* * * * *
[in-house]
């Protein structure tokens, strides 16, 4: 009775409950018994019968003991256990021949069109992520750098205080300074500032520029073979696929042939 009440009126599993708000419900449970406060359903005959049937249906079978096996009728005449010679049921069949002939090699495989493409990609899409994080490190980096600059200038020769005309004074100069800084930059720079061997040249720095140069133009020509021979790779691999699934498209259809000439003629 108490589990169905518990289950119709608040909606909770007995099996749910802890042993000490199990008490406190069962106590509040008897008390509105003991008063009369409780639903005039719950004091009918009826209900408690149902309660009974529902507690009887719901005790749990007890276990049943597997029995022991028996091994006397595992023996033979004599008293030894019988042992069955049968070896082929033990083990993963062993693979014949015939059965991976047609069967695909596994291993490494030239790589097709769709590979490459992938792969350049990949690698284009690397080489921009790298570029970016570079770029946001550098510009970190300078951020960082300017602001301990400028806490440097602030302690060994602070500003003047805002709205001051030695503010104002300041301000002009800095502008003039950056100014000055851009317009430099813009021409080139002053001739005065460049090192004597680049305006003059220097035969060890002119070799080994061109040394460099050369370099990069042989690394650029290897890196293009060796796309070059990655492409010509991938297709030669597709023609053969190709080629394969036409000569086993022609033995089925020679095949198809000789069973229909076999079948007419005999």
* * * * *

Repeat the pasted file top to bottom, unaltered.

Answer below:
[in-house]
């Protein structure tokens, strides 16, 4: 009775409950018994019968003991256990021949069109992520750098205080300074500032520029073979696929042939 009440009126599993708000419900449970406060359903005959049937249906079978096996009728005449010679049921069949002939090699495989493409990609899409994080490190980096600059200038020769005309004074100069800084930059720079061997040249720095140069133009020509021979790779691999699934498209259809000439003629 108490589990169905518990289950119709608040909606909770007995099996749910802890042993000490199990008490406190069962106590509040008897008390509105003991008063009369409780639903005039719950004091009918009826209900408690149902309660009974529902507690009887719901005790749990007890276990049943597997029995022991028996091994006397595992023996033979004599008293030894019988042992069955049968070896082929033990083990993963062993693979014949015939059965991976047609069967695909596994291993490494030239790589097709769709590979490459992938792969350049990949690698284009690397080489921009790298570029970016570079770029946001550098510009970190300078951020960082300017602001301990400028806490440097602030302690060994602070500003003047805002709205001051030695503010104002300041301000002009800095502008003039950056100014000055851009317009430099813009021409080139002053001739005065460049090192004597680049305006003059220097035969060890002119070799080994061109040394460099050369370099990069042989690394650029290897890196293009060796796309070059990655492409010509991938297709030669597709023609053969190709080629394969036409000569086993022609033995089925020679095949198809000789069973229909076999079948007419005999």